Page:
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Comments On - Transplanting Tomato Plants


Bottom rot - I grow tomatoes in containers and initially, my plants were suffering from bottom rot.I gave them calcium enriched tomato food and that made the plants grow, but did not prevent bottom rotting.

I transferred some of the plants into bigger containers and with others, I trimmed them. That did the trick for me.
Tess, Westbury, NY
Posted: 7/24/2015 8:02:22 AM
Granted there are probably over a dozen tips one can share about planting/transplating tomatoes. But, one essential is planting depth. I learned from old man Crockett (founder of the old PBS series "Crockett's Victory Garden") that when transplanting tomatoes, strip the stem of all the leaves all the way to the first set of true leaves. Lay the stem in a trench no deeper than three inches. Slightly bend the top of the plant so that only the top with the leaves is above the soil. After two to three weeks it's just as big as the ones that were not stripped off it's leaves and planted in the same depth as it came out of a six pack. But, from then on it continued to be a much healthier plant. The point is, the stem that was burried developed roots and greatly added/aided to the development of the plant. Plus, since it's not too deep the roots stays warmer and it easily gets water. However, one caveat is, it has to be mulched since at that depth the soil also dries out quicker.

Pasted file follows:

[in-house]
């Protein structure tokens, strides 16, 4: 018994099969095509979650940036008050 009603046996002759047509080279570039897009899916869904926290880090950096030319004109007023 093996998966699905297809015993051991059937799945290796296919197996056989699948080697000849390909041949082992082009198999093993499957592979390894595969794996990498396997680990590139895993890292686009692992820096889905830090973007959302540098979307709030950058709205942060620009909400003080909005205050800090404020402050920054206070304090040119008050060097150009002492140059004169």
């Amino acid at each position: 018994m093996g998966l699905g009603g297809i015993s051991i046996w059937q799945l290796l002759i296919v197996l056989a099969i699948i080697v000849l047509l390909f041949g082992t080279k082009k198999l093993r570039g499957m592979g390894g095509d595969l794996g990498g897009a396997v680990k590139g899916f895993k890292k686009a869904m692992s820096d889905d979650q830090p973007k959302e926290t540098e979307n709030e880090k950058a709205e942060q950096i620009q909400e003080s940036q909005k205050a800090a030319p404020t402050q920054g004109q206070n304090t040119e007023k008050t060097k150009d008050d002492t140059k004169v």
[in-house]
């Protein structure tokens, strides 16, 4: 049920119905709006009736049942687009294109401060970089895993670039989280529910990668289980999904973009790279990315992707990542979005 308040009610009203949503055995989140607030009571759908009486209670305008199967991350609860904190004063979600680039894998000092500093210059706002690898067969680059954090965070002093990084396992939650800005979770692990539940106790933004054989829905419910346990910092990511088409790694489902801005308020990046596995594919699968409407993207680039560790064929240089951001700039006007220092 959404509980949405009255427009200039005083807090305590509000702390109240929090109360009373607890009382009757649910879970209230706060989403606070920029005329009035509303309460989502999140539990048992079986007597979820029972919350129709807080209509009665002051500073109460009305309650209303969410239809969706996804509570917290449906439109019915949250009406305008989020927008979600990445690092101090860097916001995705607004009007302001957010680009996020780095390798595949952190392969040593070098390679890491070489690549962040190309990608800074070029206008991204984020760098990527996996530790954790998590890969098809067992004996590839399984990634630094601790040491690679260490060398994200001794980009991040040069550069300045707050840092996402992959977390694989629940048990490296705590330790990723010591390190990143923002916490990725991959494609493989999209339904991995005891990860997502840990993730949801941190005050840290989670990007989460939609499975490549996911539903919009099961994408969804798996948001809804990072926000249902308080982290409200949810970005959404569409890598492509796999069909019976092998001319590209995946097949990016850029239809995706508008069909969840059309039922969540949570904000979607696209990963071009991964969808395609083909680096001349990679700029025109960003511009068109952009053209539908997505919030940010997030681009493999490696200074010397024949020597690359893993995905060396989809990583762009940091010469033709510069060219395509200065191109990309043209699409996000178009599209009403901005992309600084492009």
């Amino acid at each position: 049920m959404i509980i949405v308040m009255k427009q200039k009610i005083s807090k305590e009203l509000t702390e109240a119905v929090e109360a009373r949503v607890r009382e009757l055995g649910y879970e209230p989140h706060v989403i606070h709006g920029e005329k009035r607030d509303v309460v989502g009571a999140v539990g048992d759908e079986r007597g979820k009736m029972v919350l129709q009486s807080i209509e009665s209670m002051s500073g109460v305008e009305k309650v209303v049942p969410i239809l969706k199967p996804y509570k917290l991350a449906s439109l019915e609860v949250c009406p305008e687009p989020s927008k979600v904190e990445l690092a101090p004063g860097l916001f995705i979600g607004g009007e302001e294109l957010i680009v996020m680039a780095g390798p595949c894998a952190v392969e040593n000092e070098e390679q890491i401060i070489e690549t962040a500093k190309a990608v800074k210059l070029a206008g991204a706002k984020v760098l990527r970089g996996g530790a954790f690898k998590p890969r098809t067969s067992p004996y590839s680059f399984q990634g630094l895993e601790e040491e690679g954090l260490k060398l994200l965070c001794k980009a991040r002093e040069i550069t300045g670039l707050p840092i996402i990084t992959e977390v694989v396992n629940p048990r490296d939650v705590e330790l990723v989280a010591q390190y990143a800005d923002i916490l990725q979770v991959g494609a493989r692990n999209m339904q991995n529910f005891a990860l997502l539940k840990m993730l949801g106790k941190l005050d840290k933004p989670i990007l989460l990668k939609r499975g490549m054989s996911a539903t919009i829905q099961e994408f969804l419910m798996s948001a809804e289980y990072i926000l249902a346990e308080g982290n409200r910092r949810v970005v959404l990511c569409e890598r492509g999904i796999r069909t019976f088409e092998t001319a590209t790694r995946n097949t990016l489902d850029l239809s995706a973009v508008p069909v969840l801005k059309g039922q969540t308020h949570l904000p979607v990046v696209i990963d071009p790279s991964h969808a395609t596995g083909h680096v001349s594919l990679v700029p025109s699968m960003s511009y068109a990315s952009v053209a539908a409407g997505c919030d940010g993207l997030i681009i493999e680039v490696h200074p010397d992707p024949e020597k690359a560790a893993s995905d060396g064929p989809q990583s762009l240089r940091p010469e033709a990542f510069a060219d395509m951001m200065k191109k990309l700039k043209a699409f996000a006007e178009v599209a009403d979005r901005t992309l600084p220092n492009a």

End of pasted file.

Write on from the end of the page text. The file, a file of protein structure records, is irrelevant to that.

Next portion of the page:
Dante, Hyde Park, MA
Posted: 5/21/2013 4:32:44 PM
Great tips.
Galadriel, Lothlorien, ME
Posted: 3/20/2013 11:54:41 PM
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